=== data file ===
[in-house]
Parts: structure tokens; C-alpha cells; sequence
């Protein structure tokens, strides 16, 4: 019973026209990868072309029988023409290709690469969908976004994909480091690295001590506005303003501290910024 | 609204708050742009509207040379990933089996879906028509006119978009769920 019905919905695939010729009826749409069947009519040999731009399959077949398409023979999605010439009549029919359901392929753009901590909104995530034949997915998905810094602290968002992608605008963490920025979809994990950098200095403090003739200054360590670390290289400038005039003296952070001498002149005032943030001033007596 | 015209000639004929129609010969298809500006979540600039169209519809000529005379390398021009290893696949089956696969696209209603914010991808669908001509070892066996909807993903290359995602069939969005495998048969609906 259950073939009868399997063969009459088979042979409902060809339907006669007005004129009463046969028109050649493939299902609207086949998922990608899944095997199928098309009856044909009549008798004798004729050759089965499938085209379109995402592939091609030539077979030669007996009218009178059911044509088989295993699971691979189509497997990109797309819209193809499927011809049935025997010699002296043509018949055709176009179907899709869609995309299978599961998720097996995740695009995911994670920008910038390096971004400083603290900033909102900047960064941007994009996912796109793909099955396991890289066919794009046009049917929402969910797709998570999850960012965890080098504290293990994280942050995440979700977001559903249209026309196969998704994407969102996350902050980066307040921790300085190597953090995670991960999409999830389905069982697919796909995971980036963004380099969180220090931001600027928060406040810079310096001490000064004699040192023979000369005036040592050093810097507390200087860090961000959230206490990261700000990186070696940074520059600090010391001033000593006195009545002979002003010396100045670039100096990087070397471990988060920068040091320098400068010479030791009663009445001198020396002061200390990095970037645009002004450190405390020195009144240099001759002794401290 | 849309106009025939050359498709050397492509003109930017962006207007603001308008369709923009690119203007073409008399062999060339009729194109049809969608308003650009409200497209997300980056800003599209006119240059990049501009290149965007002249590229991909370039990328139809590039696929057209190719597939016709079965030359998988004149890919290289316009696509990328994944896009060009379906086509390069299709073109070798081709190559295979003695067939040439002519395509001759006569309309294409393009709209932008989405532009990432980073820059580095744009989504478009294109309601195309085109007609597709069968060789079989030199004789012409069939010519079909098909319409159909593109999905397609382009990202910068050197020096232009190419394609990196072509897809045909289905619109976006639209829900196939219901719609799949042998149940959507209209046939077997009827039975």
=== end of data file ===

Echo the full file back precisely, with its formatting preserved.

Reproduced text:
[in-house]
Parts: structure tokens; C-alpha cells; sequence
């Protein structure tokens, strides 16, 4: 019973026209990868072309029988023409290709690469969908976004994909480091690295001590506005303003501290910024 | 609204708050742009509207040379990933089996879906028509006119978009769920 019905919905695939010729009826749409069947009519040999731009399959077949398409023979999605010439009549029919359901392929753009901590909104995530034949997915998905810094602290968002992608605008963490920025979809994990950098200095403090003739200054360590670390290289400038005039003296952070001498002149005032943030001033007596 | 015209000639004929129609010969298809500006979540600039169209519809000529005379390398021009290893696949089956696969696209209603914010991808669908001509070892066996909807993903290359995602069939969005495998048969609906 259950073939009868399997063969009459088979042979409902060809339907006669007005004129009463046969028109050649493939299902609207086949998922990608899944095997199928098309009856044909009549008798004798004729050759089965499938085209379109995402592939091609030539077979030669007996009218009178059911044509088989295993699971691979189509497997990109797309819209193809499927011809049935025997010699002296043509018949055709176009179907899709869609995309299978599961998720097996995740695009995911994670920008910038390096971004400083603290900033909102900047960064941007994009996912796109793909099955396991890289066919794009046009049917929402969910797709998570999850960012965890080098504290293990994280942050995440979700977001559903249209026309196969998704994407969102996350902050980066307040921790300085190597953090995670991960999409999830389905069982697919796909995971980036963004380099969180220090931001600027928060406040810079310096001490000064004699040192023979000369005036040592050093810097507390200087860090961000959230206490990261700000990186070696940074520059600090010391001033000593006195009545002979002003010396100045670039100096990087070397471990988060920068040091320098400068010479030791009663009445001198020396002061200390990095970037645009002004450190405390020195009144240099001759002794401290 | 849309106009025939050359498709050397492509003109930017962006207007603001308008369709923009690119203007073409008399062999060339009729194109049809969608308003650009409200497209997300980056800003599209006119240059990049501009290149965007002249590229991909370039990328139809590039696929057209190719597939016709079965030359998988004149890919290289316009696509990328994944896009060009379906086509390069299709073109070798081709190559295979003695067939040439002519395509001759006569309309294409393009709209932008989405532009990432980073820059580095744009989504478009294109309601195309085109007609597709069968060789079989030199004789012409069939010519079909098909319409159909593109999905397609382009990202910068050197020096232009190419394609990196072509897809045909289905619109976006639209829900196939219901719609799949042998149940959507209209046939077997009827039975």